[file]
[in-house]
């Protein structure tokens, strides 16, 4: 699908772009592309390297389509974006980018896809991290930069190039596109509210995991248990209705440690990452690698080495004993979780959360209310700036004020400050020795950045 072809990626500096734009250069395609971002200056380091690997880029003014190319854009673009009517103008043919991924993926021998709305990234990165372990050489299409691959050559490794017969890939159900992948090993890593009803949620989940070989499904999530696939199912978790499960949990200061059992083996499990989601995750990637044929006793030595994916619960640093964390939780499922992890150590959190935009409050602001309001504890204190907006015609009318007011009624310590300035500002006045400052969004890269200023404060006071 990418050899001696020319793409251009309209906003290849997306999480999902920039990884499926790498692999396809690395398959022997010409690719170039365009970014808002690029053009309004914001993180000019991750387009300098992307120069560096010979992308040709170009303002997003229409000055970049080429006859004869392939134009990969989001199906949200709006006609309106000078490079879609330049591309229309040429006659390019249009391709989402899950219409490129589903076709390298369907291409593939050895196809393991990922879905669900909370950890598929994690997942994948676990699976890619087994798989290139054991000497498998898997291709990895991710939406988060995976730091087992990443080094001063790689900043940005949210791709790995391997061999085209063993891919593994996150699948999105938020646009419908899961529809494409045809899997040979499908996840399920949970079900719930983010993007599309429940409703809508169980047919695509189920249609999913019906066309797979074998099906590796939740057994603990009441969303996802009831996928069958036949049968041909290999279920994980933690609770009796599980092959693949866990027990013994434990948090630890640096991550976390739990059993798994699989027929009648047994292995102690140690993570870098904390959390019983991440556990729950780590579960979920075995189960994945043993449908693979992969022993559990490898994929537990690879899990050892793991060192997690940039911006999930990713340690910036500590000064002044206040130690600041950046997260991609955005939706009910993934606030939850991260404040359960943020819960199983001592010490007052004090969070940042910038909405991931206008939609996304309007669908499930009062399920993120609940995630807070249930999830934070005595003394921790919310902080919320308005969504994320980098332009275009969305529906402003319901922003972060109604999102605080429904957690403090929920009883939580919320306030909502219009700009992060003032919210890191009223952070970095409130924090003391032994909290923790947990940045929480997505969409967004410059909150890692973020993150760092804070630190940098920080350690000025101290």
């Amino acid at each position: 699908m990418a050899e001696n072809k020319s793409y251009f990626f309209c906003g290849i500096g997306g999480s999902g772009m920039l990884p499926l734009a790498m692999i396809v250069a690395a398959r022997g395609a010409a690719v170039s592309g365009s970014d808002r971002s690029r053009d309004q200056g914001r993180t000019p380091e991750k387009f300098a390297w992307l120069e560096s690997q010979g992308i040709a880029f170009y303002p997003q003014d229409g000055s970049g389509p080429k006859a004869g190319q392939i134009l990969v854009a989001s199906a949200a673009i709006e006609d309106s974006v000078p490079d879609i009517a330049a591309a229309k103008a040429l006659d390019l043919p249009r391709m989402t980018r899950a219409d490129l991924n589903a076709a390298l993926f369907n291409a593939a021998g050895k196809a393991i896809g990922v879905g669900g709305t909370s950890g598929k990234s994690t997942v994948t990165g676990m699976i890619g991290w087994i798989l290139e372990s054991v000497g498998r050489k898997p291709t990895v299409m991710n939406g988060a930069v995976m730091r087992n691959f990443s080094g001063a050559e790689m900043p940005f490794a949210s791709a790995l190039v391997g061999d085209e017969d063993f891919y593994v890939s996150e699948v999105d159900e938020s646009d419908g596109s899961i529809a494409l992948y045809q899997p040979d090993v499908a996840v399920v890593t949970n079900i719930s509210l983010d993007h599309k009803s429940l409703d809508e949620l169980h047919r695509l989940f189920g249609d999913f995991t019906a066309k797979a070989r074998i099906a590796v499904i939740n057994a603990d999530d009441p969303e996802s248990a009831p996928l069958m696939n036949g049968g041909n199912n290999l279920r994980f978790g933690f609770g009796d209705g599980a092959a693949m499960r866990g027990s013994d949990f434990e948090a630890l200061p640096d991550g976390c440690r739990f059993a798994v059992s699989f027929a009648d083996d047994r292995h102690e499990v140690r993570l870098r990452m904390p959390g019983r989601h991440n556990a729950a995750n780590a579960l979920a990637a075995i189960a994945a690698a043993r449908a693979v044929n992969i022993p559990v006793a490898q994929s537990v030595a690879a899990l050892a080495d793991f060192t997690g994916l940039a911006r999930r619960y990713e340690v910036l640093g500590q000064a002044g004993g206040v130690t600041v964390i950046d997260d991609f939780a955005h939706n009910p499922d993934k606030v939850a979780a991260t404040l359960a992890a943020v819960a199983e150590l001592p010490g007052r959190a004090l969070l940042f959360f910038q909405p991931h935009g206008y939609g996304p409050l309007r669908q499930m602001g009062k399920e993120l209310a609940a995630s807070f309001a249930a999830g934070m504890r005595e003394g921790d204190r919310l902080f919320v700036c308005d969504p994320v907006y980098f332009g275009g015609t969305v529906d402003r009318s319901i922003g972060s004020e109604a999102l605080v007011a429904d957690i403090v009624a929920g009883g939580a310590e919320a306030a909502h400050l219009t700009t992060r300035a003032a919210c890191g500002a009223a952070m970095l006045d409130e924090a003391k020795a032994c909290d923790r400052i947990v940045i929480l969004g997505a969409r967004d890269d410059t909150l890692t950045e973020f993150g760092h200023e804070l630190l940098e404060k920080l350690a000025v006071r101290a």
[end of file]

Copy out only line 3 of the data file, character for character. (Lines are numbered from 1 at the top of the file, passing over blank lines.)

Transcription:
């Amino acid at each position: 699908m990418a050899e001696n072809k020319s793409y251009f990626f309209c906003g290849i500096g997306g999480s999902g772009m920039l990884p499926l734009a790498m692999i396809v250069a690395a398959r022997g395609a010409a690719v170039s592309g365009s970014d808002r971002s690029r053009d309004q200056g914001r993180t000019p380091e991750k387009f300098a390297w992307l120069e560096s690997q010979g992308i040709a880029f170009y303002p997003q003014d229409g000055s970049g389509p080429k006859a004869g190319q392939i134009l990969v854009a989001s199906a949200a673009i709006e006609d309106s974006v000078p490079d879609i009517a330049a591309a229309k103008a040429l006659d390019l043919p249009r391709m989402t980018r899950a219409d490129l991924n589903a076709a390298l993926f369907n291409a593939a021998g050895k196809a393991i896809g990922v879905g669900g709305t909370s950890g598929k990234s994690t997942v994948t990165g676990m699976i890619g991290w087994i798989l290139e372990s054991v000497g498998r050489k898997p291709t990895v299409m991710n939406g988060a930069v995976m730091r087992n691959f990443s080094g001063a050559e790689m900043p940005f490794a949210s791709a790995l190039v391997g061999d085209e017969d063993f891919y593994v890939s996150e699948v999105d159900e938020s646009d419908g596109s899961i529809a494409l992948y045809q899997p040979d090993v499908a996840v399920v890593t949970n079900i719930s509210l983010d993007h599309k009803s429940l409703d809508e949620l169980h047919r695509l989940f189920g249609d999913f995991t019906a066309k797979a070989r074998i099906a590796v499904i939740n057994a603990d999530d009441p969303e996802s248990a009831p996928l069958m696939n036949g049968g041909n199912n290999l279920r994980f978790g933690f609770g009796d209705g599980a092959a693949m499960r866990g027990s013994d949990f434990e948090a630890l200061p640096d991550g976390c440690r739990f059993a798994v059992s699989f027929a009648d083996d047994r292995h102690e499990v140690r993570l870098r990452m904390p959390g019983r989601h991440n556990a729950a995750n780590a579960l979920a990637a075995i189960a994945a690698a043993r449908a693979v044929n992969i022993p559990v006793a490898q994929s537990v030595a690879a899990l050892a080495d793991f060192t997690g994916l940039a911006r999930r619960y990713e340690v910036l640093g500590q000064a002044g004993g206040v130690t600041v964390i950046d997260d991609f939780a955005h939706n009910p499922d993934k606030v939850a979780a991260t404040l359960a992890a943020v819960a199983e150590l001592p010490g007052r959190a004090l969070l940042f959360f910038q909405p991931h935009g206008y939609g996304p409050l309007r669908q499930m602001g009062k399920e993120l209310a609940a995630s807070f309001a249930a999830g934070m504890r005595e003394g921790d204190r919310l902080f919320v700036c308005d969504p994320v907006y980098f332009g275009g015609t969305v529906d402003r009318s319901i922003g972060s004020e109604a999102l605080v007011a429904d957690i403090v009624a929920g009883g939580a310590e919320a306030a909502h400050l219009t700009t992060r300035a003032a919210c890191g500002a009223a952070m970095l006045d409130e924090a003391k020795a032994c909290d923790r400052i947990v940045i929480l969004g997505a969409r967004d890269d410059t909150l890692t950045e973020f993150g760092h200023e804070l630190l940098e404060k920080l350690a000025v006071r101290a």